If you can learn this early on you’ll be a lot happier!

To learn more about Deirdre, visit or follow her on Twitter at @dbreakenridge

Five PR Tips From Taylor Swift

Five PR tips from Taylor Swift

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A pop princess may be the last person you’d expect to look up to as a public relations professional, but Taylor Swift is definitely doing something right. Between buzzing up constant media attention, building a loyal fan base, and staying true to her strengths, there’s a lot we can learn from Taylor about being a successful communicator.

She knows her brand. Crossing over to full-fledged pop could have spelled career disaster, but Taylor stayed true to herself by making the switch.

Be like Taylor: Spend time learning the voice of each of your clients and you’ll be able to decide the best ways and places to tell their stories.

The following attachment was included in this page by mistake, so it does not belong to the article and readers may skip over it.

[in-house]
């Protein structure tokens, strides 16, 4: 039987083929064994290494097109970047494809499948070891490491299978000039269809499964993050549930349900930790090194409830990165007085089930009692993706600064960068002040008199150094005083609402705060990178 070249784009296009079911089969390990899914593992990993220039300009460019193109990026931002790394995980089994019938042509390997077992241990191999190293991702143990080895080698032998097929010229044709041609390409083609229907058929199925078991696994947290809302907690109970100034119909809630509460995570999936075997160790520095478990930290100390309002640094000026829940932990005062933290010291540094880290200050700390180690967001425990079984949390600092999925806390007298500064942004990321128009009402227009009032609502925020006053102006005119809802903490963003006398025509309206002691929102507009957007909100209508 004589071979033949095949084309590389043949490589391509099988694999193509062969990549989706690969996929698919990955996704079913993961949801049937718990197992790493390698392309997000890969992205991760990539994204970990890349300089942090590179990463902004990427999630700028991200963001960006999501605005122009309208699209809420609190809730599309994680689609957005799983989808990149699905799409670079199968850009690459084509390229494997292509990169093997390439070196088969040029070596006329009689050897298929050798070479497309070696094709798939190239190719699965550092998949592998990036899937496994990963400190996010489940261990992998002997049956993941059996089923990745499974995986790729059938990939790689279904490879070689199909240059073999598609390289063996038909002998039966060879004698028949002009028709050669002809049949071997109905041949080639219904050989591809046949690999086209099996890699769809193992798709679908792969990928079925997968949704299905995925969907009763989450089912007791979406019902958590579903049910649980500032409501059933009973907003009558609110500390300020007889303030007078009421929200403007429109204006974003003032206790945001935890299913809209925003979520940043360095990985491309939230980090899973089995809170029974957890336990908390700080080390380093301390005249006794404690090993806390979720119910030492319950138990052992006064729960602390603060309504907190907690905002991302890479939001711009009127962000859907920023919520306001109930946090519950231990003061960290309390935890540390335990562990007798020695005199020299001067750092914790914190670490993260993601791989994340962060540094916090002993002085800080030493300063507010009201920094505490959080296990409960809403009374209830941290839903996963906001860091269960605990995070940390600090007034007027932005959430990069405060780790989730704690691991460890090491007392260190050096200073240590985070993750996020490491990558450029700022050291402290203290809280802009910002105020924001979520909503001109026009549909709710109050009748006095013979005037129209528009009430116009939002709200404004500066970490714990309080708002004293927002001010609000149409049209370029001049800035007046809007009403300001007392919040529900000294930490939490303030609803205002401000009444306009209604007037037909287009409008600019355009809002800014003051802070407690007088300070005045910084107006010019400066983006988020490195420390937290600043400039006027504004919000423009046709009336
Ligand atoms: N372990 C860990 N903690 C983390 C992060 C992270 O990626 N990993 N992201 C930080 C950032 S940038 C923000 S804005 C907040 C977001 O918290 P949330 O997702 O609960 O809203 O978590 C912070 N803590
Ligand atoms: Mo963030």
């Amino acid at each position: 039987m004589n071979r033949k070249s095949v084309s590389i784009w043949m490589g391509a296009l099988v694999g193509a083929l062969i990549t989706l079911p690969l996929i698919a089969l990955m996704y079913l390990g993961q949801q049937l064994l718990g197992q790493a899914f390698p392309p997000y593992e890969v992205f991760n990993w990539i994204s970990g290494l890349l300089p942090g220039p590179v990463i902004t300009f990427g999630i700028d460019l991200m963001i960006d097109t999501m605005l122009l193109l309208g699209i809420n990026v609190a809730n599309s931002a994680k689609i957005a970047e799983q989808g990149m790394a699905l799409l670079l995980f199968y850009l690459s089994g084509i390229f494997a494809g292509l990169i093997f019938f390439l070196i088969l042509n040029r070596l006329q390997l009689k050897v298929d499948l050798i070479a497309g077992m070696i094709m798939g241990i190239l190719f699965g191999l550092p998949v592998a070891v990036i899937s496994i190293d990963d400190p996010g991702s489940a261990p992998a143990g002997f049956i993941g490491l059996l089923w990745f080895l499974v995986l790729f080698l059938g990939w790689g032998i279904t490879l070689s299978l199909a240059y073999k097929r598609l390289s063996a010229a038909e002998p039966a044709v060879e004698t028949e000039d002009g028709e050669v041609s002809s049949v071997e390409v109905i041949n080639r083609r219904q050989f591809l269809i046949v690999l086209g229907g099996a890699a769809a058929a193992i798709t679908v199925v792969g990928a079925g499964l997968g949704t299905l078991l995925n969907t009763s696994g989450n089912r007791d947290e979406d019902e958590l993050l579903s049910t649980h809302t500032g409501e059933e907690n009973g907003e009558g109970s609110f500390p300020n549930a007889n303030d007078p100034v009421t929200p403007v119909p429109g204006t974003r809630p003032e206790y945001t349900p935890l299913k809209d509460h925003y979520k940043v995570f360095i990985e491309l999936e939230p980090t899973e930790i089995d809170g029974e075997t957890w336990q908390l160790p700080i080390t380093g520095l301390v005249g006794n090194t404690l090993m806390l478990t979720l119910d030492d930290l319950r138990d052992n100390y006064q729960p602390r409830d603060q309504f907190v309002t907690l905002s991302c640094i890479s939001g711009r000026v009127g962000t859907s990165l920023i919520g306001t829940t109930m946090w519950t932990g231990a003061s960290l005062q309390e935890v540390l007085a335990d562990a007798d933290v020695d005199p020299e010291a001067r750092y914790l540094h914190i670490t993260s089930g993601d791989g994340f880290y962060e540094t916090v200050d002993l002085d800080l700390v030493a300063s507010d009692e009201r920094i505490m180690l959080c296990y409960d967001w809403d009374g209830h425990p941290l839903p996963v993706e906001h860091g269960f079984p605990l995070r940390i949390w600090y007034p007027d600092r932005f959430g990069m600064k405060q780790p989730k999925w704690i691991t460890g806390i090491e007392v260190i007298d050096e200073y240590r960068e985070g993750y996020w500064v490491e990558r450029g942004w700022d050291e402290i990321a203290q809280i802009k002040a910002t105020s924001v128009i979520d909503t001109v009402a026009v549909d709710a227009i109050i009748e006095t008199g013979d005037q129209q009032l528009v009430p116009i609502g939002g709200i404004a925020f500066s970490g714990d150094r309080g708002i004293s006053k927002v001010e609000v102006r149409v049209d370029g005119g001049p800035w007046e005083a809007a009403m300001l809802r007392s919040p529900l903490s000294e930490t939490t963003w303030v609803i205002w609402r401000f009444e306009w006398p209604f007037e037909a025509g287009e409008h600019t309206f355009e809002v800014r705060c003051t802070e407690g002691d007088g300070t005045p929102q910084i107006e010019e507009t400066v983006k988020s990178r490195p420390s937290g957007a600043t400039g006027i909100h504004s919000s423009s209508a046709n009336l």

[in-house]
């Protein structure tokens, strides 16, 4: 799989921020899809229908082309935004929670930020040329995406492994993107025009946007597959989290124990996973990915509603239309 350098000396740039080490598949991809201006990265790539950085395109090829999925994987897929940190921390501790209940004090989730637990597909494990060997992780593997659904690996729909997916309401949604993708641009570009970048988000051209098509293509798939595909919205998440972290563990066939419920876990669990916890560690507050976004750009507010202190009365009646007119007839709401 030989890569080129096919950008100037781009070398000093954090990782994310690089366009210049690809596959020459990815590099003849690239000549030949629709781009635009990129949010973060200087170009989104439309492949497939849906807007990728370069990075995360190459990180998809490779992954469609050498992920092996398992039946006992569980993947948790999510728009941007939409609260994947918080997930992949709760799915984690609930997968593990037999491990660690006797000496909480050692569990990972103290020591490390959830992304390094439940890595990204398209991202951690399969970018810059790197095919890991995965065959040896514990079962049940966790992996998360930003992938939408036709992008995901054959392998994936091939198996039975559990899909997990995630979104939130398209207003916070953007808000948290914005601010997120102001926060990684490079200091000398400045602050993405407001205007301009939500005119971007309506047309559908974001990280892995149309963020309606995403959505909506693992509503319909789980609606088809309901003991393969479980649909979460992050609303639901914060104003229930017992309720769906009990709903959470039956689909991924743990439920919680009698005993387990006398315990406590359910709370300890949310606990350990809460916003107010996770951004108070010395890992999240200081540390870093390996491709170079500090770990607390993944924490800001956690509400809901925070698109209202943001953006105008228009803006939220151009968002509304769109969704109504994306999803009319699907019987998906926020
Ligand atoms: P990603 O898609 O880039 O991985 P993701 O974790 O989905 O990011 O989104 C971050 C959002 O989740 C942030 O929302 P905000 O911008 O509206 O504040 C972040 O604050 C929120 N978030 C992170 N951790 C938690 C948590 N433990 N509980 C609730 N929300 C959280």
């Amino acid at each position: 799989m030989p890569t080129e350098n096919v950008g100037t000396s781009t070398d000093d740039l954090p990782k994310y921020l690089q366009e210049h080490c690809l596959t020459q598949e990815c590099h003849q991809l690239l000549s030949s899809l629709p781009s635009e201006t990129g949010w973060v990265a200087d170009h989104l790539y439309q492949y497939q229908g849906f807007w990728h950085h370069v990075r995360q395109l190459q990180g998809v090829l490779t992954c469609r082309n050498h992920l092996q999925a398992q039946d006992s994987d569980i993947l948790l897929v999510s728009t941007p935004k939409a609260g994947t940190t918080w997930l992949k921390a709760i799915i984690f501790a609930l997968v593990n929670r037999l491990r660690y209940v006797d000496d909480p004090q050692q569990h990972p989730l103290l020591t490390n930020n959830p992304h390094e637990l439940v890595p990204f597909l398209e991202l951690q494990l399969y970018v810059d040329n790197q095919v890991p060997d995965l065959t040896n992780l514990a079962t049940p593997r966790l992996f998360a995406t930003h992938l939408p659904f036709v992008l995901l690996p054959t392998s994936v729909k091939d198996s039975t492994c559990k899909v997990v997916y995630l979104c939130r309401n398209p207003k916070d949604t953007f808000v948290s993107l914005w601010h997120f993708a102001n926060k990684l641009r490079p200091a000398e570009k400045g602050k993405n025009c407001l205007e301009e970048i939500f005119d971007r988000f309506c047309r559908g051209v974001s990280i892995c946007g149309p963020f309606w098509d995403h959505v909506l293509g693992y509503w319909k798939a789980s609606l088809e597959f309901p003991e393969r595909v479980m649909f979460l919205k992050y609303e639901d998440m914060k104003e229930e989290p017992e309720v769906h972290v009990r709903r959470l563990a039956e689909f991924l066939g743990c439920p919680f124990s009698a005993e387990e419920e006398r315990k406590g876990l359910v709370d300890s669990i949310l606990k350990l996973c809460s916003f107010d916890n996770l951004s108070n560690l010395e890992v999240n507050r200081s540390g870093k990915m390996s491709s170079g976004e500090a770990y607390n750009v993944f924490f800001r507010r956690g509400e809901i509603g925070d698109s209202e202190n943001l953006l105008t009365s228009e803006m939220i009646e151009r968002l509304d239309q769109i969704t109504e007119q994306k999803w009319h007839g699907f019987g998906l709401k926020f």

She’s a conversationalist. Taylor has crazy follower counts across the board, but she’s not just broadcasting on social. She’s truly interacting with her fans! With so many people talking, it’s hard to actually hear anything these days.

Be like Taylor: Running a brand’s social media? Pull a page from Taylor’s playbook and reply to fans posts, seek out conversations via hashtag searches, and be proactive in your interactions. Use your personal Twitter to build relationships with media. In other words, be social! (Click to Tweet)

She offers the exclusive. Before her latest album dropped last fall, Taylor held secret listening parties across the world with 89 of her biggest fans at each event. Fans were invited to get a first listen to 1989 in Taylor’s very own homes. Hearing the album ahead of time didn’t dull the excitement around the release: these select fans were even more thrilled to see her music finally debut weeks later.